There are dog bans in place on the main sections of beach at Scarborough South Bay and North Bay, Whitby’s West Cliff and Tate Hill, Filey, and Sandsend with the restrictions coming into force on May 1.
A number of residents have questioned whether the dog bans should be relaxed this year due to the coronavirus pandemic.
On a Scarborough Covid-19 support page on Facebook, one resident, Rebecca Clarkson said that it would be “silly to force all of the dog owners into a smaller space” which could lead to social distancing issues.
In response, Cllr Tony Randerson, Scarborough Council’s cabinet member for Neighbourhoods, said that the restrictions were also there to help to improve the bathing water quality in the borough.
Scarborough’s South Bay has been rated as “poor” for its bathing water quality for four years in a row, with pollution from dog mess found to be one of the contributing factors.
Cllr Randerson said: “The seasonal dog bans play an important role in helping to keep our beaches and bathing waters as clean as possible during the spring and summer months. Our responsibility to ensure this is maintained is no different this year.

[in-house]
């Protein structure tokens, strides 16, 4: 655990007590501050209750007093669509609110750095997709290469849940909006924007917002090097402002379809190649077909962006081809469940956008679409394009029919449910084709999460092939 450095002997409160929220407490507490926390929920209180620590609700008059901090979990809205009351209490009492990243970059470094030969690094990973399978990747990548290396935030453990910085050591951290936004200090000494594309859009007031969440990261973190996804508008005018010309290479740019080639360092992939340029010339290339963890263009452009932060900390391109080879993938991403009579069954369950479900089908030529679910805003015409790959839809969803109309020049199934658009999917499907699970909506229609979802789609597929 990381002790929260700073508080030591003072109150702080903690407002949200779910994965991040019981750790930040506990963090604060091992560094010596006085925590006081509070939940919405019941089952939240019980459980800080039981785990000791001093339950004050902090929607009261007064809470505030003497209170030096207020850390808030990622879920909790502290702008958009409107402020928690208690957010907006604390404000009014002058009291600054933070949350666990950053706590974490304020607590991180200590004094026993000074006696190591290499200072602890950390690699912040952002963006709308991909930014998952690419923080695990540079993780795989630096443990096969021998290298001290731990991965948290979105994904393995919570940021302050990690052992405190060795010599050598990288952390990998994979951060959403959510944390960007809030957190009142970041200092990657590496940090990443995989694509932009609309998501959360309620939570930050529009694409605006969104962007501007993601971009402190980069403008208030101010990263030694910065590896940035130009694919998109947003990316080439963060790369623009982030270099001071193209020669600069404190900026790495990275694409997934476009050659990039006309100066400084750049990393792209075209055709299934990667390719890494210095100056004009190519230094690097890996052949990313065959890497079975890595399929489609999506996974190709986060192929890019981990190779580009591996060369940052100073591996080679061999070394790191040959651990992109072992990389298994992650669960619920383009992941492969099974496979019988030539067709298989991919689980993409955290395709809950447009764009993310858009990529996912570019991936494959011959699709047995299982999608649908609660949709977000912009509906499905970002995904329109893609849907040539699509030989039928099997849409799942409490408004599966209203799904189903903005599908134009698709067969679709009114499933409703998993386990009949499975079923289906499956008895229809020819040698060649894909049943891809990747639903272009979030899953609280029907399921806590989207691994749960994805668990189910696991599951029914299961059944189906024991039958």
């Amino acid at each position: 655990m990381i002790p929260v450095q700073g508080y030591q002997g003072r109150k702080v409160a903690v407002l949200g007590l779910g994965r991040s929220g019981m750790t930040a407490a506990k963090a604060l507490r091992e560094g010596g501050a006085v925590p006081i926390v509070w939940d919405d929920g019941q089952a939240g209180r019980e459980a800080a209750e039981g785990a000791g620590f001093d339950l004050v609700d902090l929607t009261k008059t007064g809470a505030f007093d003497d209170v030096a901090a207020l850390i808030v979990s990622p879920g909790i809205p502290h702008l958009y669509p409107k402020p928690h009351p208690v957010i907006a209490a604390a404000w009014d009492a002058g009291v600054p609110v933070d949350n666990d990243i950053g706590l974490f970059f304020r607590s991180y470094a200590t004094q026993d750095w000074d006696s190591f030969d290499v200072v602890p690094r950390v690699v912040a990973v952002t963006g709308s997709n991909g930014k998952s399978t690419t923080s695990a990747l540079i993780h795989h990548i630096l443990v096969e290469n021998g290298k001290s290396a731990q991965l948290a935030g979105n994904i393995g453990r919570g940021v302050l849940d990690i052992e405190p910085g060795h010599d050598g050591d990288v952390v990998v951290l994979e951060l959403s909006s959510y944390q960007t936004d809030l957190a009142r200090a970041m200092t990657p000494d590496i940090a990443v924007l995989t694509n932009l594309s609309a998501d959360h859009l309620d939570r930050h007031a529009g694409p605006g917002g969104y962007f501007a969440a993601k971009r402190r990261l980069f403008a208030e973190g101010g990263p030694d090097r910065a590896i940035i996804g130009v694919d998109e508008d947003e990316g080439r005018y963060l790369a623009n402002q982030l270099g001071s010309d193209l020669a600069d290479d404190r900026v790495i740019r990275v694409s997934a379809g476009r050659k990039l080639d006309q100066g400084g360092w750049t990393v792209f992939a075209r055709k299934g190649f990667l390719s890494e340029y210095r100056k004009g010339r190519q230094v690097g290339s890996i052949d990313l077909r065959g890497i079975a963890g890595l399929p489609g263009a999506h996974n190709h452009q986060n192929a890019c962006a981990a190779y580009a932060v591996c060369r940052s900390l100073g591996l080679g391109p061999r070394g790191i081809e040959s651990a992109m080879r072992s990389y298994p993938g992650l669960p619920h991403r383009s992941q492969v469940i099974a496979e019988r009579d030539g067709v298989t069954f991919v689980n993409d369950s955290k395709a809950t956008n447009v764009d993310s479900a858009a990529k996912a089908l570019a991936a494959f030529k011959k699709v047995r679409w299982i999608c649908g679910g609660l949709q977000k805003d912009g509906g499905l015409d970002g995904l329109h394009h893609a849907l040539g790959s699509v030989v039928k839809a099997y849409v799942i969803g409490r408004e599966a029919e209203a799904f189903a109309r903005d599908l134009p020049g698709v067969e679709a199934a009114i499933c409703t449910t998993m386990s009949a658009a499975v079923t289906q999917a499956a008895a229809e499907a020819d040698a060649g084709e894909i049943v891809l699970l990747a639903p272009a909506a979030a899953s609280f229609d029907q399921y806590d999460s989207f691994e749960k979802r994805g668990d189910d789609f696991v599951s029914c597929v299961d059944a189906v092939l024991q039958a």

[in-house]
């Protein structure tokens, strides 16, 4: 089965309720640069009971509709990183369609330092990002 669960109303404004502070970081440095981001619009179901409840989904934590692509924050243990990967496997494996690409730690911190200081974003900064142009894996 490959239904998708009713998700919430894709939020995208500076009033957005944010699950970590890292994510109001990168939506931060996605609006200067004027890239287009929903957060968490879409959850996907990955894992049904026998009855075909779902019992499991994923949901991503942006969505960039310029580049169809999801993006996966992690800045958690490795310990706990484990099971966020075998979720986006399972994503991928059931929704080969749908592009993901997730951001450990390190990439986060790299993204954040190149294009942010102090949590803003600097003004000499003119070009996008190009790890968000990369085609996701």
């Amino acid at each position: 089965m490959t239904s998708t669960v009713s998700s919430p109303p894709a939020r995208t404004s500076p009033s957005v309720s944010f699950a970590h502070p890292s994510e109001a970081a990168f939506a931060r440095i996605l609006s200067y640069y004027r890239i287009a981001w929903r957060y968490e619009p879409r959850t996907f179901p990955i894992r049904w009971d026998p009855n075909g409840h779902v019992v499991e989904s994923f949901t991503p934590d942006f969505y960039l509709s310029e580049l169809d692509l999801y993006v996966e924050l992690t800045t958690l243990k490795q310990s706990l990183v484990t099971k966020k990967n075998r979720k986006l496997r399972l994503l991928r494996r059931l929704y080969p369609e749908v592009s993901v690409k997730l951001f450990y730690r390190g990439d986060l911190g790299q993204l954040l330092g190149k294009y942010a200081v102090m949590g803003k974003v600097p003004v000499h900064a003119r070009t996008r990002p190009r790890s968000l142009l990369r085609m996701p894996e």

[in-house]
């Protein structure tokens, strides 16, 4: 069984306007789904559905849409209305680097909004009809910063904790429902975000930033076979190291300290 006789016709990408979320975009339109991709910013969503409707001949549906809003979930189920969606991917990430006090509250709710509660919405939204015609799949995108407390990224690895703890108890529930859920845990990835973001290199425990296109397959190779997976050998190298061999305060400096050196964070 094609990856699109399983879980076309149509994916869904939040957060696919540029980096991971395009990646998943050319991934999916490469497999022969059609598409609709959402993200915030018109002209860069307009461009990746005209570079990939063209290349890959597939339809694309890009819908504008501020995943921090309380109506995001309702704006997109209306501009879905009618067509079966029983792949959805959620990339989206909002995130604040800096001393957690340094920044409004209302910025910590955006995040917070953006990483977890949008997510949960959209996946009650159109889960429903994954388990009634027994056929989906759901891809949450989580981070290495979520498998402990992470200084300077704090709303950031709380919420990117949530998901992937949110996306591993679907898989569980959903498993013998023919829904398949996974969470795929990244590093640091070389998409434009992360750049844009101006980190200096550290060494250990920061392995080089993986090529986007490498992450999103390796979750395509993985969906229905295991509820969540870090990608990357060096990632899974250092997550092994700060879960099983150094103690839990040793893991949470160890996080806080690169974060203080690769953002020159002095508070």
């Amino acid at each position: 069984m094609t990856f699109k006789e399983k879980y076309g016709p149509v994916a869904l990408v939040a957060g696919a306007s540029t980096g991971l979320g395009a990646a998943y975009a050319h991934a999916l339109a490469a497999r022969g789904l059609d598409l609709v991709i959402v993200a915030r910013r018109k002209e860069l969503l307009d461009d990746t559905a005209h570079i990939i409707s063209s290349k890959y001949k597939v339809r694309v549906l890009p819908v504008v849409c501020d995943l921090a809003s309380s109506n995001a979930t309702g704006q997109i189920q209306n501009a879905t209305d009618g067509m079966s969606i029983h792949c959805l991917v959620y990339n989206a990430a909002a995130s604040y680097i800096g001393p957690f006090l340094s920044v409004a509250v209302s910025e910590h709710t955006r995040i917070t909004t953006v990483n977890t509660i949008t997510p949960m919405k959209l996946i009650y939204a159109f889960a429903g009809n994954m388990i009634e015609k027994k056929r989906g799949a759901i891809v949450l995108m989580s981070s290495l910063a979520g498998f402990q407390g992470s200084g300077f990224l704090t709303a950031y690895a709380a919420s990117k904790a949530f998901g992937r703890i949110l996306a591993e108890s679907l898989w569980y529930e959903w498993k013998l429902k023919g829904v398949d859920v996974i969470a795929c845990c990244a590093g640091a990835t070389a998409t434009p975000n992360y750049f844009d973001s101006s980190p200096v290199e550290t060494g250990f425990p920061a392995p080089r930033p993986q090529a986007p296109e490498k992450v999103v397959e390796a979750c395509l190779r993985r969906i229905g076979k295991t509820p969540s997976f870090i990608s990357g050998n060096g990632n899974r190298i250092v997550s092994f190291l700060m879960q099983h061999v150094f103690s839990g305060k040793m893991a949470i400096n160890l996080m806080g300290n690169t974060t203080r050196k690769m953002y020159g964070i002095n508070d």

“While we accept that less people are on our beaches at the moment due to the coronavirus restrictions, a relaxation of the bans would have to be subject to a very lengthy public consultation and decision-making process.
“This would not give us the time or flexibility to react to any easing of social distancing measures that could see our beaches suddenly become busy again.
“There are still sections of beach where dogs can be exercised freely and responsibly, within a short walk of the main beaches, as well as many other areas in the borough. We are confident that dog owners will have the space they need to be able to walk their dogs within the vicinity of their own home, as part of their permitted daily exercise, and adhere to social distancing.”
Breaches of dog bans can be dealt with by a fixed penalty notice of £75, but if prosecuted through the courts, the offences carry a maximum £1000 fine.